Three vital points.
Miguel Herrera admitted ahead of his team's 1-0 victory over Cameroon that he didn't care about Friday's scoreline. The only thing he demanded was a win in Mexico's opening Group A match.
As it happened, the manner of Mexico's triumph would've been pleasing to both El Tri fans and the coach, with the only downside that it wasn't by a greater margin in a group that could well go down to goal difference.
Here are five things we learned:
1. Mental strength is there
If you are being really honest, you half expected Mexico's players and manager to lose their heads slightly after the injustice -- as TV replays showed -- of two incorrectly disallowed goals by Giovani Dos Santos inside the first 30 minutes.
You could almost visualize the "Mexico robbed!" headlines on the front of newspapers. But for a side that showed a distinct lack of character during qualifying, this was a mature, relentless display, with players doing their jobs and picking up the three points under testing circumstances. The heavy rain made the pitch in Natal anything but an easy surface on which to play swift, passing football along the ground, but El Tri got the job done.
It bodes well moving forward.
2. Giovani Dos Santos was the right choice upfront
The Villarreal forward edged out Javier Hernandez for the starting spot and scored two Chicharito-esque goals in the first half, even if they were ruled out.
Aside from that, Dos Santos was excellent playing off Oribe Peralta, justifying Herrera's assertion beforehand that there is chemistry in the partnership.
Dos Santos was a headache for Cameroon's defense with his movement and was also key in El Tri's only goal. After years of inconsistency for both club and country, Dos Santos has matured. He looked much more like the player many believed he would become when he first broke into the national team.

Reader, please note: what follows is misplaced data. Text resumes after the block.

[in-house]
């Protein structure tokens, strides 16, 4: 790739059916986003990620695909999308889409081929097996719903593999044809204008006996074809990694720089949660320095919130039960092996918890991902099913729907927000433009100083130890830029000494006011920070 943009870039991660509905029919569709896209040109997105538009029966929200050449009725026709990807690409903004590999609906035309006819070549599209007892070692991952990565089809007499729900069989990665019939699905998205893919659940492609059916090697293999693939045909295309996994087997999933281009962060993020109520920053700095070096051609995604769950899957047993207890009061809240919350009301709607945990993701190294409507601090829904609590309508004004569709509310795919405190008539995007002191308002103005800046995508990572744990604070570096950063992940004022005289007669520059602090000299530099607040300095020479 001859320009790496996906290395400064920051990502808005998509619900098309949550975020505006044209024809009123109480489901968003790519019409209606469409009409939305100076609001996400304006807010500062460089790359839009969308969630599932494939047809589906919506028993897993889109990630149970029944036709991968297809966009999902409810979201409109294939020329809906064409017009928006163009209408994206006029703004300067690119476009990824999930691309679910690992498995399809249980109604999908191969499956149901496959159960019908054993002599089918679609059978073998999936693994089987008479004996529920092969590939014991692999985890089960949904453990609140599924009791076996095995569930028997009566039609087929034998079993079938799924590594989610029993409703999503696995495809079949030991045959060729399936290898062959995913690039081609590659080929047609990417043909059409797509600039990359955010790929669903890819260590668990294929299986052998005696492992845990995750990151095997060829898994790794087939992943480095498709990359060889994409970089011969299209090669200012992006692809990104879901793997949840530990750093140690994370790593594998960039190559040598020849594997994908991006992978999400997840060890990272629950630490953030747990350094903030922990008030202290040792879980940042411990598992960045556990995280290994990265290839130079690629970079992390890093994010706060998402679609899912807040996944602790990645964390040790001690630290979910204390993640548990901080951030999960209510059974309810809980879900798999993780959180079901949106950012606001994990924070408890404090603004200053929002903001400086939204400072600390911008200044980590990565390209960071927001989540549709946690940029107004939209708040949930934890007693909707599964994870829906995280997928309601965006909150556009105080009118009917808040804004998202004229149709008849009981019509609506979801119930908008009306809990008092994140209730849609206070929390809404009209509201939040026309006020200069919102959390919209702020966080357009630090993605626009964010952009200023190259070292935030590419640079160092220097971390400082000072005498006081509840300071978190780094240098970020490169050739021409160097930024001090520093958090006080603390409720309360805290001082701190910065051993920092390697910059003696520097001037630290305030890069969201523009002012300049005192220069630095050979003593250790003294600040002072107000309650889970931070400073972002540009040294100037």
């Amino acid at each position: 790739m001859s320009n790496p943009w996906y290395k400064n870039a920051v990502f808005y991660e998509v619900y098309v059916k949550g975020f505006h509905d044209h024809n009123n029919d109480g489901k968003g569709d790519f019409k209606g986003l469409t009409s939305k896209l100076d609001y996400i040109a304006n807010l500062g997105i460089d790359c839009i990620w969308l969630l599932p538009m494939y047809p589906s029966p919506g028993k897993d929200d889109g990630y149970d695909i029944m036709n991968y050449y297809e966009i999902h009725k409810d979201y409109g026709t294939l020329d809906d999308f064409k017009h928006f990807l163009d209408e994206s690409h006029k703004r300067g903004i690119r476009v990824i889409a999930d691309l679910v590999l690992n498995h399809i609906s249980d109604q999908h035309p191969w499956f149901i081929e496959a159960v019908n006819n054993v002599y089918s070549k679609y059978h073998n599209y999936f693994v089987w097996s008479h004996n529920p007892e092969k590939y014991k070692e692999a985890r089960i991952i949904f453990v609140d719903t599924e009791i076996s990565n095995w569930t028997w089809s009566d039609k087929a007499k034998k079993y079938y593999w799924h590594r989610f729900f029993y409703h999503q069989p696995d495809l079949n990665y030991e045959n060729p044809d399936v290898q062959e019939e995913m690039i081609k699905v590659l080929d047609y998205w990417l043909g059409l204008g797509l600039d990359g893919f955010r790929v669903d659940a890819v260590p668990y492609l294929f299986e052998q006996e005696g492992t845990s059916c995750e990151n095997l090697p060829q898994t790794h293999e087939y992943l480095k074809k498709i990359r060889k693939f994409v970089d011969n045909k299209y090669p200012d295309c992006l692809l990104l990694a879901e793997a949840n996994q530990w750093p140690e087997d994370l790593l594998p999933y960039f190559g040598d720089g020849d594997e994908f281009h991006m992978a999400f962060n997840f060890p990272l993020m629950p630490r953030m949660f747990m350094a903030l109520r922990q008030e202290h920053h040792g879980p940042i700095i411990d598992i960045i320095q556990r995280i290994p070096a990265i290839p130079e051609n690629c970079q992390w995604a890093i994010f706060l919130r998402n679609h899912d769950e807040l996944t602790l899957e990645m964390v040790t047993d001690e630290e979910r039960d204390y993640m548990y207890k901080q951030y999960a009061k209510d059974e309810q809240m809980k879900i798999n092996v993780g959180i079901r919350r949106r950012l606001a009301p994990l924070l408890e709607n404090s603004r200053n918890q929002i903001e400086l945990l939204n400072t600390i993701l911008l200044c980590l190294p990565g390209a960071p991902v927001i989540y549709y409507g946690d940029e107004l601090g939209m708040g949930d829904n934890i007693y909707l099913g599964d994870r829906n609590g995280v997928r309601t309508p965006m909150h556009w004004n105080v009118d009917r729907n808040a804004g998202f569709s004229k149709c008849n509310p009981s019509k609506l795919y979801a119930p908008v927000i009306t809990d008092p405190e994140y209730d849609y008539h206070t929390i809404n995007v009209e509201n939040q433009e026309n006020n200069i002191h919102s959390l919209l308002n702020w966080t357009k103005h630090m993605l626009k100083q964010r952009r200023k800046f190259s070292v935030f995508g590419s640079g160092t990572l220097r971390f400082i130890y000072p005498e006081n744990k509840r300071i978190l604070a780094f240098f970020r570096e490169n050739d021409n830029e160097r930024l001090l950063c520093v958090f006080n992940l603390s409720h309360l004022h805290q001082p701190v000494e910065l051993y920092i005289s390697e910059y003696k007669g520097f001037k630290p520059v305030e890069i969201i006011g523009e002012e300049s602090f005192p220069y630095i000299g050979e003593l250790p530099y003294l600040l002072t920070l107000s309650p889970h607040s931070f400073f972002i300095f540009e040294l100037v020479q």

3. Rafa Marquez makes history
Mexico's No. 4 made history on Friday, with Marquez becoming the first player ever to captain his country at four different World Cups.
Along with Dos Santos and Hector Herrera, he was one of Mexico's brightest spots, keeping former Barcelona teammate Samuel Eto'o's involvement to a minimum, flying in front of one shot late on and displaying his usual poise in possession.
Marquez may never be the most popular player, but when he plays like that, it is difficult not to take a step back and appreciate just how important he has been -- and still is -- to Mexican soccer.
4. Midfield trio worked
A key ingredient in any side is how the midfield makes it tick, and Herrera had been indecisive in the warm-up games as to which players he preferred.
Jose Juan "Gallito" Vazquez ended up in the holding role, with Hector Herrera and Andres Guardado in front. It worked on Friday, with Vazquez stepping up well, pressuring Cameroon into mistakes and distributing the ball to the wings with skill. In front, Guardado misplaced a couple of key passes when killer-balls seemed to be on, but did the ugly side of the game well, covering a lot of ground and linking midfield play.
5. Cameroon unlikely to pick up points
As good as Mexico was, Cameroon flattered to deceive and El Tri could still rue those disallowed goals if Group A goes down to goal difference.
The problems that have plagued the Indomitable Lions (who looked more like sleeping ones at times) in the buildup to Brazil 2014 were apparent, with little cohesiveness between the lines.
Mexico could do with the African side taking points off Croatia and/or Brazil, but it looks very unlikely, especially if Cameroon goes into the final game having lost against Croatia in its second game.
Tom Marshall has been based in Guadalajara since 2008 and has written about Mexican football ever since. Find him on Twitter @MexicoWorldCup.